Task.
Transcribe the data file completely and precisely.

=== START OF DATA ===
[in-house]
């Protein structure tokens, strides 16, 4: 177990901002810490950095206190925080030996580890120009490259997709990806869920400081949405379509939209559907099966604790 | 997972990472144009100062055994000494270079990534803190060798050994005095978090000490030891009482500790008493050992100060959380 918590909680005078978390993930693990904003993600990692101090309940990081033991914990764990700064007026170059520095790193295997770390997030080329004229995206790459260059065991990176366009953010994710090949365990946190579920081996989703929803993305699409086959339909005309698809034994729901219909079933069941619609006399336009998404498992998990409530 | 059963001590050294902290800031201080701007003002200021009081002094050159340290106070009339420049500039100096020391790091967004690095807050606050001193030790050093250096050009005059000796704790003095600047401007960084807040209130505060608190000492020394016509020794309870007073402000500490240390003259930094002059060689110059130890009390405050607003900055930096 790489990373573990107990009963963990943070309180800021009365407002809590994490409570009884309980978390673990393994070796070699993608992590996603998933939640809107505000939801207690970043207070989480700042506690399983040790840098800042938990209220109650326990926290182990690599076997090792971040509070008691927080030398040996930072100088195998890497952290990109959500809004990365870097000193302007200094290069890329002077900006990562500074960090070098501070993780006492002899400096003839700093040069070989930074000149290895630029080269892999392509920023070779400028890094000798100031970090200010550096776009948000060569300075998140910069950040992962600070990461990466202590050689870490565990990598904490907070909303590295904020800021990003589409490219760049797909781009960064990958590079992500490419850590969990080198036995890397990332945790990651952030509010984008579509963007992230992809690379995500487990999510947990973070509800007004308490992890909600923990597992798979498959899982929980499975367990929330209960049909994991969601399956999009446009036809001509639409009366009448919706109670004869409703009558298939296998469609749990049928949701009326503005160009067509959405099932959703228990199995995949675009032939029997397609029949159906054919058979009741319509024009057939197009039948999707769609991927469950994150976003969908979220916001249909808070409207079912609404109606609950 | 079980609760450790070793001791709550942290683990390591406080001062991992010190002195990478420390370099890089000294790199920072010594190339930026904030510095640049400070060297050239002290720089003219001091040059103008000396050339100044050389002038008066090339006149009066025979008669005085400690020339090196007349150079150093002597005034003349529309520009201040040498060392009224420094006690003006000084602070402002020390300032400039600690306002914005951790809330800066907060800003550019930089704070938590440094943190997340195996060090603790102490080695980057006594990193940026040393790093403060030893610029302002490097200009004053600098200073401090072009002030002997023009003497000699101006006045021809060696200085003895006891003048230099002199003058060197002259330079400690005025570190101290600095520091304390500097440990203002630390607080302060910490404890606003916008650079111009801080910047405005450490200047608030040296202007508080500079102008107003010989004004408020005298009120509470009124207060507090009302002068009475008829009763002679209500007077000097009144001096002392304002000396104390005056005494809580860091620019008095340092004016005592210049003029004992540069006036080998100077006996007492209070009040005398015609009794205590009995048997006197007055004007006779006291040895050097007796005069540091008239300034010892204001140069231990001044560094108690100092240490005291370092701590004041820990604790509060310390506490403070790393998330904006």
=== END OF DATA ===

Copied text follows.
[in-house]
């Protein structure tokens, strides 16, 4: 177990901002810490950095206190925080030996580890120009490259997709990806869920400081949405379509939209559907099966604790 | 997972990472144009100062055994000494270079990534803190060798050994005095978090000490030891009482500790008493050992100060959380 918590909680005078978390993930693990904003993600990692101090309940990081033991914990764990700064007026170059520095790193295997770390997030080329004229995206790459260059065991990176366009953010994710090949365990946190579920081996989703929803993305699409086959339909005309698809034994729901219909079933069941619609006399336009998404498992998990409530 | 059963001590050294902290800031201080701007003002200021009081002094050159340290106070009339420049500039100096020391790091967004690095807050606050001193030790050093250096050009005059000796704790003095600047401007960084807040209130505060608190000492020394016509020794309870007073402000500490240390003259930094002059060689110059130890009390405050607003900055930096 790489990373573990107990009963963990943070309180800021009365407002809590994490409570009884309980978390673990393994070796070699993608992590996603998933939640809107505000939801207690970043207070989480700042506690399983040790840098800042938990209220109650326990926290182990690599076997090792971040509070008691927080030398040996930072100088195998890497952290990109959500809004990365870097000193302007200094290069890329002077900006990562500074960090070098501070993780006492002899400096003839700093040069070989930074000149290895630029080269892999392509920023070779400028890094000798100031970090200010550096776009948000060569300075998140910069950040992962600070990461990466202590050689870490565990990598904490907070909303590295904020800021990003589409490219760049797909781009960064990958590079992500490419850590969990080198036995890397990332945790990651952030509010984008579509963007992230992809690379995500487990999510947990973070509800007004308490992890909600923990597992798979498959899982929980499975367990929330209960049909994991969601399956999009446009036809001509639409009366009448919706109670004869409703009558298939296998469609749990049928949701009326503005160009067509959405099932959703228990199995995949675009032939029997397609029949159906054919058979009741319509024009057939197009039948999707769609991927469950994150976003969908979220916001249909808070409207079912609404109606609950 | 079980609760450790070793001791709550942290683990390591406080001062991992010190002195990478420390370099890089000294790199920072010594190339930026904030510095640049400070060297050239002290720089003219001091040059103008000396050339100044050389002038008066090339006149009066025979008669005085400690020339090196007349150079150093002597005034003349529309520009201040040498060392009224420094006690003006000084602070402002020390300032400039600690306002914005951790809330800066907060800003550019930089704070938590440094943190997340195996060090603790102490080695980057006594990193940026040393790093403060030893610029302002490097200009004053600098200073401090072009002030002997023009003497000699101006006045021809060696200085003895006891003048230099002199003058060197002259330079400690005025570190101290600095520091304390500097440990203002630390607080302060910490404890606003916008650079111009801080910047405005450490200047608030040296202007508080500079102008107003010989004004408020005298009120509470009124207060507090009302002068009475008829009763002679209500007077000097009144001096002392304002000396104390005056005494809580860091620019008095340092004016005592210049003029004992540069006036080998100077006996007492209070009040005398015609009794205590009995048997006197007055004007006779006291040895050097007796005069540091008239300034010892204001140069231990001044560094108690100092240490005291370092701590004041820990604790509060310390506490403070790393998330904006």